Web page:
3 Use Cases for Digital Transformation in Food and Beverage

Posted by Brooke Lester on Jun 10, 2020 2:25 PM

3 Use Cases for Digital Transformation in Food and Beverage

The COVID-19 pandemic has had some interesting effects on the food and beverage supply chain. We’re seeing a change in demand (consumers buying more non-perishables), concerns about contamination (due to the rate of COVID-19 infections in food and beverage supply chain employees), and food and supply chain disruptions (due to export bans).

While these challenges were unforeseen, they’re not insurmountable. Digital transformation automates the food and beverage supply chain while giving you greater insight into supply chain trends. Read on to learn more.

(You can also see some of our recent data integration success stories here.)

A Change in Consumer Demand

The next time you step into your local grocery store, take a look at the shelves and the carts of your fellow shoppers. You’re more likely to see a higher-than-normal number of non-perishable items, as well as packages of flour, baking soda, and yeast. Consumers are buying more non-perishables because they’re concerned about shortages, and they’re baking more because they’re not going to bakeries as much.

This change in demand has affected the food and beverage supply chain and manufacturers and retailers are struggling to keep up. B2B integration is helpful in this situation because it brings together streams of information so that manufacturers and retailers have a deeper insight into changing consumer preferences and can thus plan accordingly.

Concerns about Contamination

Another COVID-related issue in the food and beverage supply chain is contamination. This is especially evident in the meatpacking and processing sector; thousands of employees around the world have been infected by coronavirus. Now, consumers are rightfully worried about the safety of their food.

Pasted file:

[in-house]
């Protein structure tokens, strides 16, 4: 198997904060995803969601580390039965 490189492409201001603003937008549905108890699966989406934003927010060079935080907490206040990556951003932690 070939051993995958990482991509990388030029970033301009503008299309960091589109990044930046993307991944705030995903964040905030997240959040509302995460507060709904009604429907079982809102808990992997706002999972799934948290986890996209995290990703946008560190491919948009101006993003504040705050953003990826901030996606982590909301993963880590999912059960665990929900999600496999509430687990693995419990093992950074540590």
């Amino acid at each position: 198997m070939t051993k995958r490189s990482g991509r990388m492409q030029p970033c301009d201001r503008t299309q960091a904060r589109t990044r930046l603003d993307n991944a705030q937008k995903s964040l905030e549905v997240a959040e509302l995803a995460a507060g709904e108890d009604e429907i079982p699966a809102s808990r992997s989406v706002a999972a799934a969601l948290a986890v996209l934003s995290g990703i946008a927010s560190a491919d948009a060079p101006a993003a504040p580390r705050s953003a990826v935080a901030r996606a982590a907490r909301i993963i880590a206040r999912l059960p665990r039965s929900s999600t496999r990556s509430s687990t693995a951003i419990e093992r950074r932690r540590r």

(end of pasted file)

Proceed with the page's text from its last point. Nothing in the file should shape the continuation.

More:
Digital transformation in the food and beverage supply chain improves food and beverage safety. Food and beverage EDI improves traceability and reduces the numbers of recalls thanks to lot tracking. Lot tracking tracks both inbound ingredients through the manufacturing process to the finished product, as well as backward from the finished lot’s ingredients to identify amounts, amounts, and lot numbers. With that information, you can quickly remove contaminated products from the supply chain to prevent consumers getting sick.

Worker scans QR code with device for supply chain management.

Supply Chain Disruptions

The third challenge that COVID-19 has presented is that a number of countries that export food have decided to enact export bans. Previously reliable sources of raw supplies are no longer viable. Now, manufacturers are scrambling to find new sources for their products.

B2B integration makes it easier to onboard new partners. Trading partners don’t need to invest in costly infrastructure or make drastic changes to their workflows because web-enabled forms allow them to automate their processes so they can easily send and receive information. Easy onboarding makes it more attractive to do business with you, regardless of the global health or economic situation.

If COVID-19 has taught the food and beverage supply chain players one thing, it’s that they need to be agile and ready to adapt to quickly changing situations. Digital transformation gives you that edge; with automated processes, you’ll save time, money, and effort as you navigate changing customer demand, concerns about contamination, and supply chain disruptions. Are you ready to integrate?


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